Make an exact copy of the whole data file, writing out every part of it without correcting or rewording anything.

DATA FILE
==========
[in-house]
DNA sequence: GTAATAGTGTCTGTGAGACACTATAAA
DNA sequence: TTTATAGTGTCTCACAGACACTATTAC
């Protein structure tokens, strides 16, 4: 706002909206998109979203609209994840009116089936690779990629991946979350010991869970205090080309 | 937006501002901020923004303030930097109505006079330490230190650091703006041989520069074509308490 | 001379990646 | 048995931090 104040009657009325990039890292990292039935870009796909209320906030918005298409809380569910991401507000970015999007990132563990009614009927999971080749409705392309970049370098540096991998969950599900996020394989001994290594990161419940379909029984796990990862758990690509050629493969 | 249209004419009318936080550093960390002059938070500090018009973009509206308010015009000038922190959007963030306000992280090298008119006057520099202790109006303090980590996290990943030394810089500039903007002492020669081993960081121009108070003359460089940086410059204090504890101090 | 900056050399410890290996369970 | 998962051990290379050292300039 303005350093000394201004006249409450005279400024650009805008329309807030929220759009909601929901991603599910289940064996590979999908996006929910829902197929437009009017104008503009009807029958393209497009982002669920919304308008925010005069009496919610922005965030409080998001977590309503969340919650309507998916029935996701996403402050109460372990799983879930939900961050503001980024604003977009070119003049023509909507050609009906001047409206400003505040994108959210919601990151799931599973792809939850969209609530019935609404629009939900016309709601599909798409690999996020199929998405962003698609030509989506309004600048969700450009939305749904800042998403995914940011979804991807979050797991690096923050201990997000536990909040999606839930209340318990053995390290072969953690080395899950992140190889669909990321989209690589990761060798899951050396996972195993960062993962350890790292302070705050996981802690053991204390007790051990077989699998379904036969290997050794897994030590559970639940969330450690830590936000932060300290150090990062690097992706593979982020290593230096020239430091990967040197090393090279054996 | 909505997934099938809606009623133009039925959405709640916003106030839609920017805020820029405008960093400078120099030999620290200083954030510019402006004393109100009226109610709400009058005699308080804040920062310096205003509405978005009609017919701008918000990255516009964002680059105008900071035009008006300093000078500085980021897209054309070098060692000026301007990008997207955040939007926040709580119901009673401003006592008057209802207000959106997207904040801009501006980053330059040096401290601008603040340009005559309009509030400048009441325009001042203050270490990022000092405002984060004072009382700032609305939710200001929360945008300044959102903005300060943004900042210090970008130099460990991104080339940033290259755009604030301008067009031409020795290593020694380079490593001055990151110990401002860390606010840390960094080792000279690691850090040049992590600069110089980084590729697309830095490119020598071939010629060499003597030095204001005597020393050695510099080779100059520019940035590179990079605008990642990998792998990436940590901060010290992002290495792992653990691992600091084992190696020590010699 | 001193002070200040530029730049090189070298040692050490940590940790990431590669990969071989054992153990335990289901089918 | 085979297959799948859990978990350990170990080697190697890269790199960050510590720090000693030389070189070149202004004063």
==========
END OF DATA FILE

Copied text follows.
[in-house]
DNA sequence: GTAATAGTGTCTGTGAGACACTATAAA
DNA sequence: TTTATAGTGTCTCACAGACACTATTAC
């Protein structure tokens, strides 16, 4: 706002909206998109979203609209994840009116089936690779990629991946979350010991869970205090080309 | 937006501002901020923004303030930097109505006079330490230190650091703006041989520069074509308490 | 001379990646 | 048995931090 104040009657009325990039890292990292039935870009796909209320906030918005298409809380569910991401507000970015999007990132563990009614009927999971080749409705392309970049370098540096991998969950599900996020394989001994290594990161419940379909029984796990990862758990690509050629493969 | 249209004419009318936080550093960390002059938070500090018009973009509206308010015009000038922190959007963030306000992280090298008119006057520099202790109006303090980590996290990943030394810089500039903007002492020669081993960081121009108070003359460089940086410059204090504890101090 | 900056050399410890290996369970 | 998962051990290379050292300039 303005350093000394201004006249409450005279400024650009805008329309807030929220759009909601929901991603599910289940064996590979999908996006929910829902197929437009009017104008503009009807029958393209497009982002669920919304308008925010005069009496919610922005965030409080998001977590309503969340919650309507998916029935996701996403402050109460372990799983879930939900961050503001980024604003977009070119003049023509909507050609009906001047409206400003505040994108959210919601990151799931599973792809939850969209609530019935609404629009939900016309709601599909798409690999996020199929998405962003698609030509989506309004600048969700450009939305749904800042998403995914940011979804991807979050797991690096923050201990997000536990909040999606839930209340318990053995390290072969953690080395899950992140190889669909990321989209690589990761060798899951050396996972195993960062993962350890790292302070705050996981802690053991204390007790051990077989699998379904036969290997050794897994030590559970639940969330450690830590936000932060300290150090990062690097992706593979982020290593230096020239430091990967040197090393090279054996 | 909505997934099938809606009623133009039925959405709640916003106030839609920017805020820029405008960093400078120099030999620290200083954030510019402006004393109100009226109610709400009058005699308080804040920062310096205003509405978005009609017919701008918000990255516009964002680059105008900071035009008006300093000078500085980021897209054309070098060692000026301007990008997207955040939007926040709580119901009673401003006592008057209802207000959106997207904040801009501006980053330059040096401290601008603040340009005559309009509030400048009441325009001042203050270490990022000092405002984060004072009382700032609305939710200001929360945008300044959102903005300060943004900042210090970008130099460990991104080339940033290259755009604030301008067009031409020795290593020694380079490593001055990151110990401002860390606010840390960094080792000279690691850090040049992590600069110089980084590729697309830095490119020598071939010629060499003597030095204001005597020393050695510099080779100059520019940035590179990079605008990642990998792998990436940590901060010290992002290495792992653990691992600091084992190696020590010699 | 001193002070200040530029730049090189070298040692050490940590940790990431590669990969071989054992153990335990289901089918 | 085979297959799948859990978990350990170990080697190697890269790199960050510590720090000693030389070189070149202004004063």